Most of my day was spent at the table, signing and sketching, though I did get to look around the huge venue a couple of times. The range of board games was huge and varied, and several big areas were set out for people to play-test new and favourite board games. Stalls demonstrated their wares, sold dice, figures, puzzles, cards, comics, live role-playing weapons and armour, and toys. The place was heaving with people of all ages as well as families. It was quite a long way from the Games Day conventions I attended at the Royal Horticultural Society Hall in the mid-eighties.

One of the playing spaces at Spiel '13.

On Saturday evening we (Eckart, Klaus, Denise, Elena and I) went to Habana - a wonderful Cuban restaurant on Zweigerstrasse. Eckart was an excellent host to Elena and myself - he really believes in looking after his artists and I'm very grateful for his generous hospitality. Back at the hotel, while I made my way to bed, many of the Spiel '13 attendees were just getting down to a serious night's game-playing, using some of the function rooms until past three in the morning.

Sunday at Comic Action was more of the same. It was lovely to meet so many German comic readers - without exception they were courteous, polite, and interested in my work and I was made to feel very welcome. It was great to share a signing spot with Elena as well. Like me, she did not speak German, though unlike me, she did have a second language: English (and every German I met could speak English too). Her sketches - many straight into ink - were masterful, and she was excellent (and funny) company for the weekend.

Salleck signings: Christoph Heuer (doing some lovely Roman character watercolours), myself, and Elena Pianta.

Sunday was our leaving day and fellow Salleck comic artist, Agata Bara, kindly made sure Elena and I got on the correct train at Essen back to Düsseldorf airport, where Elena flew off back to Italy, and I made my way back to a very windy and rainy UK - luckily not being delayed by the incoming storm. (My first job when I got home was to go out in the dark, blustery and rainy night and wrap wire round one particularly troublesome fence panel which always blows out in high winds).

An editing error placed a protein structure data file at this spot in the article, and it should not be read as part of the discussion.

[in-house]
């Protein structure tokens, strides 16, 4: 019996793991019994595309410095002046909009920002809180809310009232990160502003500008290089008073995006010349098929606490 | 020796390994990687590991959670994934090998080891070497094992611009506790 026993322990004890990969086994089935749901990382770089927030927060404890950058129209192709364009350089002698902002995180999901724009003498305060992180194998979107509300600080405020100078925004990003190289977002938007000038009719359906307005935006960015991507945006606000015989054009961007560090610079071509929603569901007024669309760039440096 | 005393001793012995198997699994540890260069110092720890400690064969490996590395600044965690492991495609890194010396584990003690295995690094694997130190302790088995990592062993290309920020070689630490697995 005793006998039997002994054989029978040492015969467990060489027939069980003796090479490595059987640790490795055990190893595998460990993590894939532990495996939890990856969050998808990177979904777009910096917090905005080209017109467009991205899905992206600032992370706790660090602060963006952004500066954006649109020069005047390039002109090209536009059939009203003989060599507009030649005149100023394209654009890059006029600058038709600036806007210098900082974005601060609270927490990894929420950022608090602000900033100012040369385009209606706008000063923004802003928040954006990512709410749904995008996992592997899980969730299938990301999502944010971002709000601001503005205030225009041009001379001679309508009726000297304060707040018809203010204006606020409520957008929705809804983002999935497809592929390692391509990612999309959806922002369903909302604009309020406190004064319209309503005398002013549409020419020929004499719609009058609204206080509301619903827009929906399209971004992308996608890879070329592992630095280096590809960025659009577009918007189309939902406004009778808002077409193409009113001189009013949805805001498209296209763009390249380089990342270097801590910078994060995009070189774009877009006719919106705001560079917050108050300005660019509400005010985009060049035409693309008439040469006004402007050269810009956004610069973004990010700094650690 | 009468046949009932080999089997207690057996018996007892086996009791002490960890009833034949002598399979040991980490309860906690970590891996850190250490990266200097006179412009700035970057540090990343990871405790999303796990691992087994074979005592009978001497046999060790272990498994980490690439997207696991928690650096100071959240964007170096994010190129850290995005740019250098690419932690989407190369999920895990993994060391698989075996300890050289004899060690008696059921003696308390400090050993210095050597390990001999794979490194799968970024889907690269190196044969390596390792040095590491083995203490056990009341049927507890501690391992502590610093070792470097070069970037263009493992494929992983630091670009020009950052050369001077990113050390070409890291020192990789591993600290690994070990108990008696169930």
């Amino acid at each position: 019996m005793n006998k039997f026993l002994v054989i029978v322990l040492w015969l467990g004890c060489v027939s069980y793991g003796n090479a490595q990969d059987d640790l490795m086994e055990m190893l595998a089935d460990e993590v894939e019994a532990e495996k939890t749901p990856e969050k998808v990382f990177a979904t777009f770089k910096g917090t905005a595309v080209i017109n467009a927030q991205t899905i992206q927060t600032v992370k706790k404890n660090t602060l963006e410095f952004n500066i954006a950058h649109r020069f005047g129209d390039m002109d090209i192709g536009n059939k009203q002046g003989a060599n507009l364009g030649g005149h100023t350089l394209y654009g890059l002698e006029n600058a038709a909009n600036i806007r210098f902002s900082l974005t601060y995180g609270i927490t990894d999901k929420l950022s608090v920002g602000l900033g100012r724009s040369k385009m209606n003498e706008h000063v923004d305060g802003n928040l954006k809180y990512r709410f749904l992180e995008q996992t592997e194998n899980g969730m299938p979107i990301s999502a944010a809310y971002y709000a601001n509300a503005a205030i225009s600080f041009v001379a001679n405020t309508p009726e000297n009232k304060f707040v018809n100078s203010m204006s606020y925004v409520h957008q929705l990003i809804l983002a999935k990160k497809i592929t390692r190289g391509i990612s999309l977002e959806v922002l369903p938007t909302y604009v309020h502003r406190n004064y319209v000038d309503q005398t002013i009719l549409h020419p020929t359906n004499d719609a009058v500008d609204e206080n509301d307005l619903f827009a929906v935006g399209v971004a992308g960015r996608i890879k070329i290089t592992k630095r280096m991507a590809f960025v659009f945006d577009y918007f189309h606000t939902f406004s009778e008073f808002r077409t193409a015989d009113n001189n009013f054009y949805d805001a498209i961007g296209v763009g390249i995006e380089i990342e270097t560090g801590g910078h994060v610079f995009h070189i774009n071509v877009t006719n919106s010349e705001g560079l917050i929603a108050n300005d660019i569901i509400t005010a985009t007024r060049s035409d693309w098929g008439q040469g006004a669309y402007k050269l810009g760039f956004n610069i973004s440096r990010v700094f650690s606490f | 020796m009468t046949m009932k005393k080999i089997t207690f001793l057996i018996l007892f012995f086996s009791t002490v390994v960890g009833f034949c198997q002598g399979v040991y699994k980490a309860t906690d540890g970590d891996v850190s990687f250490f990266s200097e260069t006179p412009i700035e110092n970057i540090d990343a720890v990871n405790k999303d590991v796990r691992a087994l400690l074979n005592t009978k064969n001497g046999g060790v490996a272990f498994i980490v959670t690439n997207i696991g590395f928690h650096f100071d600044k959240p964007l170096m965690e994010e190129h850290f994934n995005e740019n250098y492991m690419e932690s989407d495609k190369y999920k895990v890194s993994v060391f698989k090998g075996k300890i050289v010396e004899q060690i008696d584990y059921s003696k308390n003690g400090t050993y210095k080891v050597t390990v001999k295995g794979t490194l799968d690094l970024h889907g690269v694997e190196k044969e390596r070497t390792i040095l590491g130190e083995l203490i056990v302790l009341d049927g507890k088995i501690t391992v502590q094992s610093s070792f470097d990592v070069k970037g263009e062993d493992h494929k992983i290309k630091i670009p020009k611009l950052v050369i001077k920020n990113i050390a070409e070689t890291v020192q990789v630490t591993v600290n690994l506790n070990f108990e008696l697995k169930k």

It was a very nice trip, and I must say a big thank you again to Eckart for having me over for the launch of Die Regenbogen Orchidee - I'm very honoured to have it published in German, and by Salleck Publications.

Publisher Eckart Schott sketches in and signs a copy of Die Regenbogen Orchidee, and me and fumettista Elena Pianta with our books.

posted 30.10.13 at 11:15 pm in Rainbow Orchid | permalink | 2 |


Die Regenbogen Orchidee
Wednesday 2 October 2013
The eagle-eyed amongst you may have noticed that I let this news slip a little early, during an interview at the Edinburgh Festival. But now I can say it officially - I'm tremendously pleased to be able to say that there will be a German edition of The Rainbow Orchid, published in three volumes by Salleck Publications.
Volume 1 - Die Wette ('The Bet') will launch at Comic Action in Essen, Germany, which takes place 24-27 October 2013, and I will be there on Sat 26, and maybe for some of Sun 27 as well, depending on travel timings.

I'm very grateful to Eckart Schott, proprietor of Salleck, and also to Hélène Ferey and my agent Oli Munson at A M Heath. A special thank you also to César Espona, my Spanish publisher (NetCom2 Editorial), for initiating contact with Salleck. And I must give a special mention to Michael Beck, of Letter Factory, who is working his socks off to get the book ready in time for the launch.

posted 02.10.13 at 10:12 am in Rainbow Orchid | permalink | 7 |


Upcoming
Tuesday 17 September 2013
A quick blog post to mention some upcoming events ...